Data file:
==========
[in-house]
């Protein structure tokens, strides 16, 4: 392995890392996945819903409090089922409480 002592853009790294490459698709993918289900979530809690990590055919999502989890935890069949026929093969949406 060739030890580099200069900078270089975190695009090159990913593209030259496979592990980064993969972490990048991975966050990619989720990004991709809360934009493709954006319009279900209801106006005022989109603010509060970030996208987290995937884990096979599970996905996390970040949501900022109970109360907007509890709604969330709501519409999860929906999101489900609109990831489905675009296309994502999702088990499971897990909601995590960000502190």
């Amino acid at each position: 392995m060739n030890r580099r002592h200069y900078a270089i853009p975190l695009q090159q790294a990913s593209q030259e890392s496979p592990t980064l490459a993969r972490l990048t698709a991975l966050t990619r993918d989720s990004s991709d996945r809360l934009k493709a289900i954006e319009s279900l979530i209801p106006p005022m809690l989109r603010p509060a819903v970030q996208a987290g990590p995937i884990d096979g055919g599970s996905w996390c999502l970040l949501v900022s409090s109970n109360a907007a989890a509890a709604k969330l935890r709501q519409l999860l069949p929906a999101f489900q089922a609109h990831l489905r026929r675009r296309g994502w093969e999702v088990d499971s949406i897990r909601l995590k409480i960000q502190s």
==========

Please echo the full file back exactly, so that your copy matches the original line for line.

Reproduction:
[in-house]
């Protein structure tokens, strides 16, 4: 392995890392996945819903409090089922409480 002592853009790294490459698709993918289900979530809690990590055919999502989890935890069949026929093969949406 060739030890580099200069900078270089975190695009090159990913593209030259496979592990980064993969972490990048991975966050990619989720990004991709809360934009493709954006319009279900209801106006005022989109603010509060970030996208987290995937884990096979599970996905996390970040949501900022109970109360907007509890709604969330709501519409999860929906999101489900609109990831489905675009296309994502999702088990499971897990909601995590960000502190």
């Amino acid at each position: 392995m060739n030890r580099r002592h200069y900078a270089i853009p975190l695009q090159q790294a990913s593209q030259e890392s496979p592990t980064l490459a993969r972490l990048t698709a991975l966050t990619r993918d989720s990004s991709d996945r809360l934009k493709a289900i954006e319009s279900l979530i209801p106006p005022m809690l989109r603010p509060a819903v970030q996208a987290g990590p995937i884990d096979g055919g599970s996905w996390c999502l970040l949501v900022s409090s109970n109360a907007a989890a509890a709604k969330l935890r709501q519409l999860l069949p929906a999101f489900q089922a609109h990831l489905r026929r675009r296309g994502w093969e999702v088990d499971s949406i897990r909601l995590k409480i960000q502190s």